SHANGHAI (AdAgeChina.com) -- Rising star Emma Walmsley has stunned China's luxury marketing community by resigning her VP position at L'Oreal Group in Shanghai for a London-based international job at GlaxoSmithKline.
She will become GSK's president-consumer healthcare for Europe and president designate-worldwide consumer healthcare, starting May 1, 2010.
"Emma's appointment comes at an important time as we seek to diversify and further grow this business," said GSK CEO Andrew Witty.
For the past two years, Ms. Walmsley has run the French cosmetics giant's consumer products division, which includes the global brands L'Oreal Paris, Maybelline and Garnier as well as Mininurse, a Chinese skincare brand acquired by L'Oreal in 2003.
She joined L'Oreal, the world's largest cosmetics maker, 14 years ago and has held marketing roles in Paris, London, and New York but her achievements in China, according to company insiders surprised by her departure, made her a strong contender for a senior global management role at L'Oreal.
That's just the role Ms. Walmsley -- a U.K. native with a masters degree in Classics and Modern languages from Oxford University -- was offered at the British pharmaceutical company.
She will have operational responsibility for GSK's European business and brands, succeeding Manfred Scheske. Within two years, global leadership for the consumer healthcare business will pass from John Clarke, president, worldwide consumer healthcare, to Ms. Walmsley.
"In just under three years, Emma has greatly accelerated the growth in L'Oreal's China consumer business. She has a strong track record and experience in fast-moving-consumer-goods marketing in both established and emerging markets. She joins us from a company which, like ours, has a strong scientific research base," Mr. Clarke said.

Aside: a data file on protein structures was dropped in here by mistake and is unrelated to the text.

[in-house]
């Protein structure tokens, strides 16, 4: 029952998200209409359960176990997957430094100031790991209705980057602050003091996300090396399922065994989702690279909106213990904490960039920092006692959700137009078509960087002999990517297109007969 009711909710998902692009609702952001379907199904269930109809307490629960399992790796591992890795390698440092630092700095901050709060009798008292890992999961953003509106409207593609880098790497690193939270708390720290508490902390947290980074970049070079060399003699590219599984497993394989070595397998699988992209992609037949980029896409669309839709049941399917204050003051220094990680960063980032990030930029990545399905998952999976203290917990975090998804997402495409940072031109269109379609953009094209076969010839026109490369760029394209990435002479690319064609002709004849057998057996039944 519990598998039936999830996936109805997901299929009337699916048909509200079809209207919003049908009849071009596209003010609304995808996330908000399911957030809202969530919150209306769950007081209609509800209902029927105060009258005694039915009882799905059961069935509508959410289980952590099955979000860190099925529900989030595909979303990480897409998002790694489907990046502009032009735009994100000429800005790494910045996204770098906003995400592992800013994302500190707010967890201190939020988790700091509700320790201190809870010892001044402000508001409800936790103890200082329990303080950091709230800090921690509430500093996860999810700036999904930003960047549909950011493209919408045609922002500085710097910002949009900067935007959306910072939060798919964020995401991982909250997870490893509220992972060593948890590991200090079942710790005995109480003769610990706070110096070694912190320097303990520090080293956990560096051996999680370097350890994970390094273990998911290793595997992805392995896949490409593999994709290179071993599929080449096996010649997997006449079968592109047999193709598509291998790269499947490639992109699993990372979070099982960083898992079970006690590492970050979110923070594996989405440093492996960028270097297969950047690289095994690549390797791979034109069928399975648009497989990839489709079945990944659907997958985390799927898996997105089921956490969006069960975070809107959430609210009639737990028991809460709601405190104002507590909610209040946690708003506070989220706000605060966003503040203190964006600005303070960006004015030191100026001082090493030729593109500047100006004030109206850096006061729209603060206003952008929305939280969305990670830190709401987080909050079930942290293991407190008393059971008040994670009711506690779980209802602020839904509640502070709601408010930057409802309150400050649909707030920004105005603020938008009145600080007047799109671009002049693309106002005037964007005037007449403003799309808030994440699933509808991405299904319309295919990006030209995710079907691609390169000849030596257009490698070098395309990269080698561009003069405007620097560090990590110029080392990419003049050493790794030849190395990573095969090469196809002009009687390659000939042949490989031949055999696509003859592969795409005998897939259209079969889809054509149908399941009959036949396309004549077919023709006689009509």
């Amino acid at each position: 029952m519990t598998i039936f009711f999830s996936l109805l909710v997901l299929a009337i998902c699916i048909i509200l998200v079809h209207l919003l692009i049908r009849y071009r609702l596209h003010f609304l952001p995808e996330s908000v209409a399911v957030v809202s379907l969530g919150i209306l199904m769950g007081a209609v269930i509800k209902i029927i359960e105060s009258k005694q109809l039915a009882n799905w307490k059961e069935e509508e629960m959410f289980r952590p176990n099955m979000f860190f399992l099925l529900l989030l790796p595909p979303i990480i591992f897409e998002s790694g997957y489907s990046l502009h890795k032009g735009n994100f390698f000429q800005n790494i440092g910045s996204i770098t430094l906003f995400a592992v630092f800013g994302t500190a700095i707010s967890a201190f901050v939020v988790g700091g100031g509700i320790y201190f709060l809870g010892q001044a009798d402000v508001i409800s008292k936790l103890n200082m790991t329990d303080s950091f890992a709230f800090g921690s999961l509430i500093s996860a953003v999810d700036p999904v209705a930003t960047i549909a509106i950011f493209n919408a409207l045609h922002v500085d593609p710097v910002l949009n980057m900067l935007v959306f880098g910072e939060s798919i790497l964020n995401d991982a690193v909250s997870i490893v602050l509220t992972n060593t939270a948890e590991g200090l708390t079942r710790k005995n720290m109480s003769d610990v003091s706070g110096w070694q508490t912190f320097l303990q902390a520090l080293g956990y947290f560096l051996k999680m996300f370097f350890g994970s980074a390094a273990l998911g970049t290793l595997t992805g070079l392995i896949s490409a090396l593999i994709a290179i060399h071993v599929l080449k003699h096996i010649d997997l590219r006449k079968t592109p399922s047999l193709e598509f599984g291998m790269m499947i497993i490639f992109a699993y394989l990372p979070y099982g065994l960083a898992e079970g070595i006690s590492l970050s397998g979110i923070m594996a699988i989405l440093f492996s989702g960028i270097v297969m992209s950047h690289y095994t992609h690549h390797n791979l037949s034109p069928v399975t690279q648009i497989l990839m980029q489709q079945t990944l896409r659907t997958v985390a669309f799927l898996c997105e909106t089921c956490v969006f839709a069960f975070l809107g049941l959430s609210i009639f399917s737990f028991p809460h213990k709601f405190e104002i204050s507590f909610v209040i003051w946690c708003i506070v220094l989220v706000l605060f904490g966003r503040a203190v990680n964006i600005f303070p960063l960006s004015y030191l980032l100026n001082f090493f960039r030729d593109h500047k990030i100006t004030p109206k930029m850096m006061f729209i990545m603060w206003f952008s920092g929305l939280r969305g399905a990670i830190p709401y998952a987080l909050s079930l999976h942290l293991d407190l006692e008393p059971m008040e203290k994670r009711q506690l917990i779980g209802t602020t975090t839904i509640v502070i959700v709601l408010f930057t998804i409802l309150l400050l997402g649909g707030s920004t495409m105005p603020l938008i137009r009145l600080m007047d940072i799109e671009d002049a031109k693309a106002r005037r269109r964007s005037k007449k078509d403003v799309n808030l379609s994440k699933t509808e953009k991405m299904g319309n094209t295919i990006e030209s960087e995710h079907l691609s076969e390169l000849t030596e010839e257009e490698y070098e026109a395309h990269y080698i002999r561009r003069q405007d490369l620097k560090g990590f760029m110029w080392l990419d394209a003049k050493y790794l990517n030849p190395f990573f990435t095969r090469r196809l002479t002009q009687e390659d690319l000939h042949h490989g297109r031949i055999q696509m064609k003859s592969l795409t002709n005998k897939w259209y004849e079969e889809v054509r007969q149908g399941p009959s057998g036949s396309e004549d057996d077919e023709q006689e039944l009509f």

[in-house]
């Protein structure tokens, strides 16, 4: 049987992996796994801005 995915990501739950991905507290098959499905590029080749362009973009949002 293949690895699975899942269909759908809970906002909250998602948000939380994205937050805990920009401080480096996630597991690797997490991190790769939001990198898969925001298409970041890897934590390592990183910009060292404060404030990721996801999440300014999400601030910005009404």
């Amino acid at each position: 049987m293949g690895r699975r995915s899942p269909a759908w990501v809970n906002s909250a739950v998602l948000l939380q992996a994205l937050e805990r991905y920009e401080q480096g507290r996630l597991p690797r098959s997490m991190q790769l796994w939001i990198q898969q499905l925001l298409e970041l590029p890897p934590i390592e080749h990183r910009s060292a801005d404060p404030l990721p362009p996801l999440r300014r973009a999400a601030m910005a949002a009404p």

Under Ms. Walmsley's leadership, L'Oreal aggressively pursued growth in China through innovations on global brands, new product launches and investment in sales and distribution.
The company achieved the biggest gain in market share among the top 10 players in the country, according to Paolo Gasparrini, L'Oreal's president, China at a press conference in Shanghai last month.
L'Oreal controlled 11.7% of China's cosmetics market share last year by volume, he added, up 0.7% from 2008. Last month, the company reported 17.7% growth in full-year 2009 sales to RMB 8.18 billion ($1.19 billion) in China, a double-digit increase for the ninth consecutive year.
In 2009, L'Oreal overtook Procter & Gamble Co.'s Olay as the most-advertised brand in China. Ad spending on Olay shrank 5% last year, while spending on L'Oreal rose 65%, according to CTR Market Research.
Total ad spending by L'Oreal Group grew 56% in 2009, according to Nielsen Co., making the French company China's third-largest multinational marketer last year, following P&G and Unilever.
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